19th December 2014; Harte Coyle Collins, Solicitors & Solicitor Advocates, act on behalf of Mr Gerry McGowan. Mr McGowan was the victim and Complainant in respect of the only legacy prosecution before the Northern Ireland courts arising from police conduct in the 1970s. Mr McGowan was informed at a consultation with the Public Prosecution Service on Thursday 18th December 2014 that the PPS intended to offer no evidence against 2 retired RUC officers who were alleged to have perverted the course of justice by coercing false confessions during a 1979 RUC investigation into the murder of Lt Stephen Kirby in Derry. The trial in the case had been fixed for February 2015 in Belfast Crown Court.
In response to the decision by the PPS to collapse the prosecution Mr McGowan said today;
“I was prosecuted in 1979 for the murder of a soldier in Derry. Myself, Michael Toner, Stephen Crumlish and Gerry Kelly were all innocent of this offence. The prosecution case relied upon false confession evidence obtained by the police at Strand Road Holding Center where we were detained without access to legal advice or a guardian and subjected to ill treatment and threats. All 4 of us were acquitted at Belfast High Court before a Diplock Court in 1998 when the Director of Public Prosecutions offered no evidence in that case.
After the acquittal we complained to the Police Ombudsman about the original RUC investigation. After 7 years of investigation by the Police Ombudsman and 2 years consideration of the file by the Public Prosecution Service there was sufficient evidence to start a prosecution this year. Two of the police officers involved in the original police investigation in 1979 were prosecuted for perverting the course of justice.
The trial was due to be heard in Derry but was initially transferred to Antrim by the Court. Last week, following representations by my lawyers to the court, the case was transferred from Antrim to Belfast. The jury trial was fixed to start in February 2015.
Yesterday I, with my lawyer and staff from the Pat Finucane Centre , met with the Director of Public Prosecutions and members of the office of the Police Ombudsman. I was advised that the PPS are no longer proceeding with the prosecutions. It is my view that this case should have proceeded to trial and been decided by a jury. I was looking forward to the prosecution evidence being outlined in court and to having the opportunity to explain to a jury what happened to the 4 of us as teenagers in Strand Road Holding Center in 1979. I believe that the civilian witness evidence in a case which stretches back 35 years should have been left to a jury to deliberate and decide upon. This is the normal practice in prosecutions involving historical allegations. I have been advised by the PPS that in addition to the civilian witness evidence, these prosecutions also relied upon expert linguistic evidence which undermined the false confession statements obtained in 1979.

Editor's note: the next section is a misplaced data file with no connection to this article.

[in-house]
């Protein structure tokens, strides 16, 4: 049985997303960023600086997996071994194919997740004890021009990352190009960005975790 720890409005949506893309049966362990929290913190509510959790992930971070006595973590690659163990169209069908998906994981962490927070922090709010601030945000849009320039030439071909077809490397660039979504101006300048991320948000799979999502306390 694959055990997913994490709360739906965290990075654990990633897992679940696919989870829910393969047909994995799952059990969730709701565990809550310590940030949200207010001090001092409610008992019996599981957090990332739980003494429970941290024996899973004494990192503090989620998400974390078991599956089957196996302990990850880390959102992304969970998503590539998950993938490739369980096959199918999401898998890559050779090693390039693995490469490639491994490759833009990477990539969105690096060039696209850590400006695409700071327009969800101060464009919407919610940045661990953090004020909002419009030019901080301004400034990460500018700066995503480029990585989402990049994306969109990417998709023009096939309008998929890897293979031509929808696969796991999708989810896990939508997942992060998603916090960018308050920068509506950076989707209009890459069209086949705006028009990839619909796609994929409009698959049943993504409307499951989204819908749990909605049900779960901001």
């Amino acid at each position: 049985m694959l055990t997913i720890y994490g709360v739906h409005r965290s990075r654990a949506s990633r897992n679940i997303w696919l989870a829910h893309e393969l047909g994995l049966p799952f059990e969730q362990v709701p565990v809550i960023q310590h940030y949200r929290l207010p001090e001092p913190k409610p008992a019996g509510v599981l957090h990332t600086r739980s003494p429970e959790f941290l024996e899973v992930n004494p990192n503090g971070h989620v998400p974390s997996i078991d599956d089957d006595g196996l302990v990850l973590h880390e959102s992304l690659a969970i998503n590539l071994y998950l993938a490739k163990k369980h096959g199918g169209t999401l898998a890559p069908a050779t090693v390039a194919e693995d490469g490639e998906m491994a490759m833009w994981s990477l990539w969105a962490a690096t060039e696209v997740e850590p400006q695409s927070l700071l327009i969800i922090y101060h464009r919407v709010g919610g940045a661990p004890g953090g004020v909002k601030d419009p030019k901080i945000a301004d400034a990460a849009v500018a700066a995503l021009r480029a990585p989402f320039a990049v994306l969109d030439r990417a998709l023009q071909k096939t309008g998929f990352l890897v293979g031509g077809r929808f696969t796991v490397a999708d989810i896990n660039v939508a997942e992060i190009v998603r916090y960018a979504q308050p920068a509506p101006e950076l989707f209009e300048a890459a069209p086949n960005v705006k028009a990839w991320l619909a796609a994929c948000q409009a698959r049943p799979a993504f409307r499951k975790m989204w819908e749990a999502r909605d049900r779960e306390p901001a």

I am disappointed and concerned about both the timing and manner in which the PPS have come to this decision. I have significant questions and concerns about the timing of this decision to collapse the only prosecution arising from police conduct in the 1970s in Northern Ireland.
The only consolation I took from the meeting with the Director of the Public Prosecution Service was the comment from the Director that he would not have prosecuted the 4 of us on the basis of the statements that were used for the prosecution in 1979.
Our lawyers will now be seeking access to all documentation held by both the PPS and the Police Ombudsman in relation to this prosecution. I will be seeking legal advice once those documents are made available.”
The situation developed further on the 19th December 2014 when the PPS advised that they had requested that the PSNI investigate the Office of the Police Ombudsman for Northern Ireland in relation to the reasons for the collapse of the prosecution. In response to this development the Derry 4 issued a further press statement confirming that they would not co-operate with the PSNI investigation into the OPONI handling of the complaint which formed the basis for the report to the PPS. Mr McGowan maintains his position that the prosecutions should have proceeded to a jury trial for a decision on the evidence.